Cloud-based collaboration IT solutions are a hot topic among my peers – with questions such as how do you make the transition to cloud, what solutions do you host in the cloud, how do you address security, and how do you manage legacy systems on premises in tandem with cloud solutions?
These are just a few of the discussion points that I addressed today in a media and analyst event with my Cisco colleague Eric Schoch, VP and GM, Cisco Cloud Collaboration, and two of our Cisco customers – the City of Charlotte, North Carolina and D+M Group.
Here are Eric’s cloud predictions and my tips for IT leaders:
1. Prediction: In 2013, we’ll see the cloud conversation shift to flexibility and agility as primary drivers of adoption.
The perfect trifecta is collaboration in the cloud as it delivers big benefits, large reach and low risk.
Or to state it another way: mobile and social meet cloud. Think about how collaboration is delivered – the consumption model is different.
Think cloud data center: this is another area of significant cost savings while offering flexible workloads – improving delivering of infrastructure services from weeks to minutes.
Flexibility and agility are very significant to IT professionals. IT will always be held to the total cost of ownership and reducing cost wherever it makes sense. And, we also have to deliver solutions and services faster. Cloud is the delivery mechanism to do this over time.
2. Prediction: As cloud collaboration moves beyond early adopters in 2013, hybrid models will proliferate and customers will increasingly demand a seamless, uncompromised user experience between the cloud and the customer premises.
In an ever-changing dynamic industry, IT’s responsibility is still to deliver an end-to-end, simple intuitive user experience. As you move more of your capabilities to the cloud, don’t build silos. Ensure your user experience and your workflows are consistent across legacy applications and cloud services.
Your employees or users probably won’t care where the solution is sourced – but they will demand a great user experience.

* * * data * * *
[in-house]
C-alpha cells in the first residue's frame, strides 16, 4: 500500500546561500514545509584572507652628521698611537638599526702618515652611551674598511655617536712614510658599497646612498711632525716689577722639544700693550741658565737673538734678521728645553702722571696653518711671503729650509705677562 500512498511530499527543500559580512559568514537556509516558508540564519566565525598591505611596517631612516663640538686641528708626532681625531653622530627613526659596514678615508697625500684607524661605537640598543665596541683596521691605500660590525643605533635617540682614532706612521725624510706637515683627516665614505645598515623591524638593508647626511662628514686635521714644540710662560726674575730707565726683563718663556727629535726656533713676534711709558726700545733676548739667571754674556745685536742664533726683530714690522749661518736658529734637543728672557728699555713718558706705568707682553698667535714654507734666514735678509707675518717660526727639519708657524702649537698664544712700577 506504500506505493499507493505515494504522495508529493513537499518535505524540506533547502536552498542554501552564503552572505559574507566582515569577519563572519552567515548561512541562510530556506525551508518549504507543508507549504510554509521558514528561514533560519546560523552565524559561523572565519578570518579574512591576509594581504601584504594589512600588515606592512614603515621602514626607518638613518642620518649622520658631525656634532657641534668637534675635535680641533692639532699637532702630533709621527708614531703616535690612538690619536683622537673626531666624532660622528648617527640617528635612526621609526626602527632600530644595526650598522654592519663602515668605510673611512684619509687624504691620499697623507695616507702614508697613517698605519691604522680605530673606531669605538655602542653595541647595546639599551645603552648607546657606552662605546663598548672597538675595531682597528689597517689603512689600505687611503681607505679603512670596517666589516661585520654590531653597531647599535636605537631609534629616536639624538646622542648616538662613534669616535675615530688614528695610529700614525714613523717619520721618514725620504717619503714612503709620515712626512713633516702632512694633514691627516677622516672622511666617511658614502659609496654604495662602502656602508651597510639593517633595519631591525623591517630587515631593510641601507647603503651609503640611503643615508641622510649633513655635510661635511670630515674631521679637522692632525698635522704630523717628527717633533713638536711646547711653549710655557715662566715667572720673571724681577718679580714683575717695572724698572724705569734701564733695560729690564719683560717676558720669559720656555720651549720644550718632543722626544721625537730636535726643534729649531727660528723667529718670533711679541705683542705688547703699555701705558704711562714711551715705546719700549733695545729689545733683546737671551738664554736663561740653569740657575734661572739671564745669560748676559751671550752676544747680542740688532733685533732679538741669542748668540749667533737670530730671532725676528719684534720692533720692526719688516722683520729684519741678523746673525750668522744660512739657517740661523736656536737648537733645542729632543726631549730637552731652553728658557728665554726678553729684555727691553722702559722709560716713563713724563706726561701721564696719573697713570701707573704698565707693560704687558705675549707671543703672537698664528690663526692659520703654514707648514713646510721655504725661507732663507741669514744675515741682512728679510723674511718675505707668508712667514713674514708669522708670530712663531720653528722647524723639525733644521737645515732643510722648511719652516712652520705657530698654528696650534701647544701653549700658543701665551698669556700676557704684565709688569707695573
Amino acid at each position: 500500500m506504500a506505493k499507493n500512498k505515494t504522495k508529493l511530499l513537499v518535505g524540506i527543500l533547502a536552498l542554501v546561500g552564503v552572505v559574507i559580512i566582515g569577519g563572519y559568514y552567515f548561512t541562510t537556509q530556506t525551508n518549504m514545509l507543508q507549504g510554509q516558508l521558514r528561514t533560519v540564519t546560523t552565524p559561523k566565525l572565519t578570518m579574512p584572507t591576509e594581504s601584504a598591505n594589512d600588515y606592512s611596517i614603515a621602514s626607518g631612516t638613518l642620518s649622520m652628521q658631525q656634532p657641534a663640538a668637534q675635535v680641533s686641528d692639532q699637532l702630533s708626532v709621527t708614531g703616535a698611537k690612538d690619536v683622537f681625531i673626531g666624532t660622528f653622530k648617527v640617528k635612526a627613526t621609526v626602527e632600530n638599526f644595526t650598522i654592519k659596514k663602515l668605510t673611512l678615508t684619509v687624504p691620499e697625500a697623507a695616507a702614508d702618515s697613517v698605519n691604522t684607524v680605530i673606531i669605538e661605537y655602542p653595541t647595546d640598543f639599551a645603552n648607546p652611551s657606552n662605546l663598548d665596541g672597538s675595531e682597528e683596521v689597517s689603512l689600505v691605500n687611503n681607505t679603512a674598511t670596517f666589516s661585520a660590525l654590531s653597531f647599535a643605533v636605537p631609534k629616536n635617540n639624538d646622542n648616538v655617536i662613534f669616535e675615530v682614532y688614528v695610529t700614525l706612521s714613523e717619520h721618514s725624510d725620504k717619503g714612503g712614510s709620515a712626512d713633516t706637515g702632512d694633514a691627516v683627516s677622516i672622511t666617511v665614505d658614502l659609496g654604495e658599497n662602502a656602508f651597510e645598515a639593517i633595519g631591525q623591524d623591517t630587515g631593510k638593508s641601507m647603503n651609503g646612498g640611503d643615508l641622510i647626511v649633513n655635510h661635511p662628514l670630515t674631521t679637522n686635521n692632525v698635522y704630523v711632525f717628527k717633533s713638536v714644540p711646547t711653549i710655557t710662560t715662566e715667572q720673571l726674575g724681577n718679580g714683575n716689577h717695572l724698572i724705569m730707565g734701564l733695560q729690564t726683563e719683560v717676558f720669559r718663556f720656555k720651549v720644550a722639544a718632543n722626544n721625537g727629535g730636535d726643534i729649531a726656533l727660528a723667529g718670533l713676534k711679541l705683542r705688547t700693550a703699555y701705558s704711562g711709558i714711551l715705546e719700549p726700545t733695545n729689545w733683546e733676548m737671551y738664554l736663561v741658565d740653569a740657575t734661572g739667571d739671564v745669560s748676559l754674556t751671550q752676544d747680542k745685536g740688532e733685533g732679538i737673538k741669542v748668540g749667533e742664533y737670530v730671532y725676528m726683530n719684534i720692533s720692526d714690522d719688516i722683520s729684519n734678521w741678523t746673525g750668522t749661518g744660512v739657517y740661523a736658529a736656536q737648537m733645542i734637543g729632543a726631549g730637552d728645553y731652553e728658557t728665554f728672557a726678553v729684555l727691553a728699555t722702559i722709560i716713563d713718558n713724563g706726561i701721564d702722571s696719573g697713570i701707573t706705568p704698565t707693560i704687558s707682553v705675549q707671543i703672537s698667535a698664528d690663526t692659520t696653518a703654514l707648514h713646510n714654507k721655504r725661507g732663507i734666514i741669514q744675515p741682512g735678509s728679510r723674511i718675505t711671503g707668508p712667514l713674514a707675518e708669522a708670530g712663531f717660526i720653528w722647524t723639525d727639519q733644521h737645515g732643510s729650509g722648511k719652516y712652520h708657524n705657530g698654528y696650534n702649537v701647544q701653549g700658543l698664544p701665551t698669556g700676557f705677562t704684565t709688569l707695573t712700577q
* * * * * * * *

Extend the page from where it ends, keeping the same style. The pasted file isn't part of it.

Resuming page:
Ultimately, it’s all about the data. It’s critical that the threading and protection of data between all services is top of mind for all IT professionals. Not only must you ensure the accuracy, privacy and compliance of the data but there must also be simple access to the data via web-based API’s.
Build this into the architecture – think through what is confidential and what isn’t.
IT must deliver single sign-on across services – it is absolutely critical and more complicated when those services are delivered on premises and in the cloud.
Sure, this is tactical, but it is also very important – without the ease of a single sign-on you’ve got a broken experience. With single sign-on, you allow easy access regardless of where your services are sourced.
Our two customers – who represent two very different perspectives coming from government and private industry – both agreed with our positioning. Bellverie Ross, senior program manager for the City of Charlotte, in particular, supported the point about data threading and security needing to be embedded into the architecture.
I’d love to hear your thoughts on bringing cloud-based IT solutions into your organization – look for more on this topic here in future blogs.
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yes, you re right almost what you write. But i dont understand some sentences. But it is usefull knowledge.
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